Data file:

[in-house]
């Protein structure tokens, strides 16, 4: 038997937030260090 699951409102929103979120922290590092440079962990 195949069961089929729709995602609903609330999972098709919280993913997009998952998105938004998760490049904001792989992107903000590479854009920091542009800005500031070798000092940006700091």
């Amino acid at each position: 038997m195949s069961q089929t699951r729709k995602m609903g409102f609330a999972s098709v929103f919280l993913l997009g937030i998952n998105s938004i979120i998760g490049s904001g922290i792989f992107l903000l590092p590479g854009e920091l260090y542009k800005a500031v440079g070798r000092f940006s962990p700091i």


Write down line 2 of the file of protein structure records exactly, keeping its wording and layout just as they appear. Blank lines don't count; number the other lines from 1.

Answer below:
């Protein structure tokens, strides 16, 4: 038997937030260090 699951409102929103979120922290590092440079962990 195949069961089929729709995602609903609330999972098709919280993913997009998952998105938004998760490049904001792989992107903000590479854009920091542009800005500031070798000092940006700091």